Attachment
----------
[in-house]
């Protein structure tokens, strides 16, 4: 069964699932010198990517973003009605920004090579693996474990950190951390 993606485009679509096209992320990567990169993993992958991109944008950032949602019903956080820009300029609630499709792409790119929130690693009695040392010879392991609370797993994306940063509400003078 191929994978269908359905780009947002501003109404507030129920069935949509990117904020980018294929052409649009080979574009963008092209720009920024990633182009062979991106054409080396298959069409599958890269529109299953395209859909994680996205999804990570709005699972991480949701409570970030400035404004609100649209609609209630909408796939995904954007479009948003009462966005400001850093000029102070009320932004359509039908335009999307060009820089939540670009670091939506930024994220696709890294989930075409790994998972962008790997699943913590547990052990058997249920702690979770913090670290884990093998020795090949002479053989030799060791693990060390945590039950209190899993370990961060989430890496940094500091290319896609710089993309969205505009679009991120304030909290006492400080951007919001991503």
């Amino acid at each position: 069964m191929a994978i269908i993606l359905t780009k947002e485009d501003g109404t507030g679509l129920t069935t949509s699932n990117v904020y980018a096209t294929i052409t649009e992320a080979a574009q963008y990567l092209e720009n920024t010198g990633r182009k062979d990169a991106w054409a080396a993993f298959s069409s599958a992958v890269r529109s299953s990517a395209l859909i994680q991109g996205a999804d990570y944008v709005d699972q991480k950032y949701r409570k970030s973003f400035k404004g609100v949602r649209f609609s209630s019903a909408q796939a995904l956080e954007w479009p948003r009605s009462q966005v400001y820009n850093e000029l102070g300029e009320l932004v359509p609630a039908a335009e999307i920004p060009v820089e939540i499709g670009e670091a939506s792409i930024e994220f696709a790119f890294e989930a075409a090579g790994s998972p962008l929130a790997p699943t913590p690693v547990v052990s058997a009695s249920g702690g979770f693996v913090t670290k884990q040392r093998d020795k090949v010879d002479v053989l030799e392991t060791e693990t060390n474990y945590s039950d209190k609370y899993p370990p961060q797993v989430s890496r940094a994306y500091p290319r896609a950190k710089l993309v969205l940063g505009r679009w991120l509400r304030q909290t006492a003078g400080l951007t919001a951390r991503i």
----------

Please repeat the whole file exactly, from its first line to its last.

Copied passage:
[in-house]
């Protein structure tokens, strides 16, 4: 069964699932010198990517973003009605920004090579693996474990950190951390 993606485009679509096209992320990567990169993993992958991109944008950032949602019903956080820009300029609630499709792409790119929130690693009695040392010879392991609370797993994306940063509400003078 191929994978269908359905780009947002501003109404507030129920069935949509990117904020980018294929052409649009080979574009963008092209720009920024990633182009062979991106054409080396298959069409599958890269529109299953395209859909994680996205999804990570709005699972991480949701409570970030400035404004609100649209609609209630909408796939995904954007479009948003009462966005400001850093000029102070009320932004359509039908335009999307060009820089939540670009670091939506930024994220696709890294989930075409790994998972962008790997699943913590547990052990058997249920702690979770913090670290884990093998020795090949002479053989030799060791693990060390945590039950209190899993370990961060989430890496940094500091290319896609710089993309969205505009679009991120304030909290006492400080951007919001991503």
């Amino acid at each position: 069964m191929a994978i269908i993606l359905t780009k947002e485009d501003g109404t507030g679509l129920t069935t949509s699932n990117v904020y980018a096209t294929i052409t649009e992320a080979a574009q963008y990567l092209e720009n920024t010198g990633r182009k062979d990169a991106w054409a080396a993993f298959s069409s599958a992958v890269r529109s299953s990517a395209l859909i994680q991109g996205a999804d990570y944008v709005d699972q991480k950032y949701r409570k970030s973003f400035k404004g609100v949602r649209f609609s209630s019903a909408q796939a995904l956080e954007w479009p948003r009605s009462q966005v400001y820009n850093e000029l102070g300029e009320l932004v359509p609630a039908a335009e999307i920004p060009v820089e939540i499709g670009e670091a939506s792409i930024e994220f696709a790119f890294e989930a075409a090579g790994s998972p962008l929130a790997p699943t913590p690693v547990v052990s058997a009695s249920g702690g979770f693996v913090t670290k884990q040392r093998d020795k090949v010879d002479v053989l030799e392991t060791e693990t060390n474990y945590s039950d209190k609370y899993p370990p961060q797993v989430s890496r940094a994306y500091p290319r896609a950190k710089l993309v969205l940063g505009r679009w991120l509400r304030q909290t006492a003078g400080l951007t919001a951390r991503i």